Perhaps you began your business so you could work from home, spend more time with the family or build something up for the children. Whatever the reason you will want to make sure the business continues to thrive in the future when you're not around to run the show.
But in most cases the family business you so lovingly established and nurtured will only continue to succeed if everyone else in the family knows what the business is about, why you started it and what the objectives are.
Too often family businesses in New Zealand do not survive through to the second and third generation. Conflicts are common and, in addition to inadequate planning, often lie at the heart of the relatively high failure rate of small family businesses.
You need to define and explain your business so your children and other family members understand and appreciate the reasons for the sacrifices being made in the quest for ongoing business success.
The family business charter, or constitution, offers a good way to do this. It is a mechanism to assist the family in achieving its objectives. If you have not written one already for your family business, now is a good time to start.
State your dream at the beginning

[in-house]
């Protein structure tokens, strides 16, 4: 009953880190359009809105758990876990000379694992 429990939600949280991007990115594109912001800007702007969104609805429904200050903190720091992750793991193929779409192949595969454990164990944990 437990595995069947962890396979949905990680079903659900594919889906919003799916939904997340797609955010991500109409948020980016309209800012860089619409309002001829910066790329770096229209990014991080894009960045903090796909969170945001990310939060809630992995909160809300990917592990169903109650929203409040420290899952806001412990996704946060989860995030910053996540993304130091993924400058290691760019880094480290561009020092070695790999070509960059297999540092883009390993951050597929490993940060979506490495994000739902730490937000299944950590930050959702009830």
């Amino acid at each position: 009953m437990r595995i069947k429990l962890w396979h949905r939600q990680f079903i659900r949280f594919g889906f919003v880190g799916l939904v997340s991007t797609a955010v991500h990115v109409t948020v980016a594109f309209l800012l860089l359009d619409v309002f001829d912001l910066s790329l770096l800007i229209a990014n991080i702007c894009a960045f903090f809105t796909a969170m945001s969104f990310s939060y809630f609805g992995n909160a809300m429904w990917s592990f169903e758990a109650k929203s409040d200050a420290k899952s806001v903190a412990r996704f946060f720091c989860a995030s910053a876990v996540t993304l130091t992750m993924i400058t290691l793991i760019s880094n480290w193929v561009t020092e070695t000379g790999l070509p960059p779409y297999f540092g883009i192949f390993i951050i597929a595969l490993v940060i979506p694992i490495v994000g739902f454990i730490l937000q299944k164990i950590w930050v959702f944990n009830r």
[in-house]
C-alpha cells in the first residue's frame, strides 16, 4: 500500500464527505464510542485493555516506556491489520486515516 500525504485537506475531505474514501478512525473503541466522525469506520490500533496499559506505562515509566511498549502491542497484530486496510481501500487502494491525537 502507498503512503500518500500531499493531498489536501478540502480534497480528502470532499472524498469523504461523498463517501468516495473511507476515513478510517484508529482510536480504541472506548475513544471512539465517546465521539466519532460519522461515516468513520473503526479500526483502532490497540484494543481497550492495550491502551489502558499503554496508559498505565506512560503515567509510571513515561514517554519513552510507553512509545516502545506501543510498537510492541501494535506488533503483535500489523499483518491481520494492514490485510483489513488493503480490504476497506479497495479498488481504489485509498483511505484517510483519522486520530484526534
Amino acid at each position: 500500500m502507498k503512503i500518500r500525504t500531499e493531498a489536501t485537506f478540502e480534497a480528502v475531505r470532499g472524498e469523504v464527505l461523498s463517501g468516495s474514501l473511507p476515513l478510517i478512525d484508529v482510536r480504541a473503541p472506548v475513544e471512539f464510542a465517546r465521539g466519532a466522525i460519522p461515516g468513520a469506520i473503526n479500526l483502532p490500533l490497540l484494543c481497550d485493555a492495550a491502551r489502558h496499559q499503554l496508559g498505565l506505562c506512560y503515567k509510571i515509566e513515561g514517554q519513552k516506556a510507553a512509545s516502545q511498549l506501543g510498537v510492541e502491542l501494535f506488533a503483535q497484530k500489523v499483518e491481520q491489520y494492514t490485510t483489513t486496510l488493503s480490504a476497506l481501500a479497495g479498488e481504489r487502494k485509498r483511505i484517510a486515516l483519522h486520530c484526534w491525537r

Ideally a family charter is written when you are forming the business. That is when you state your dream, what your objectives are, and how this business will deal with pertinent issues relating to external management, family disputes, succession and so on. The constitution would outline:
# The objectives of the family.
# How the objectives interact with the business plan for the family business.
# How to deal with family disputes.
# The succession plan for the owner â€" both short term, in the event of an unforeseen circumstance, and long term; relative to retirement planning.
# Management issues and the family's position on employment of external management personnel and external directors.
# The appropriate standards of performance and administration for the family business.
# A standard of conduct and commitment of family members to the business.
# Ongoing management training and skill development necessary for family members to enable them to progress in the management of the family business.
# How regular family meetings are to be held.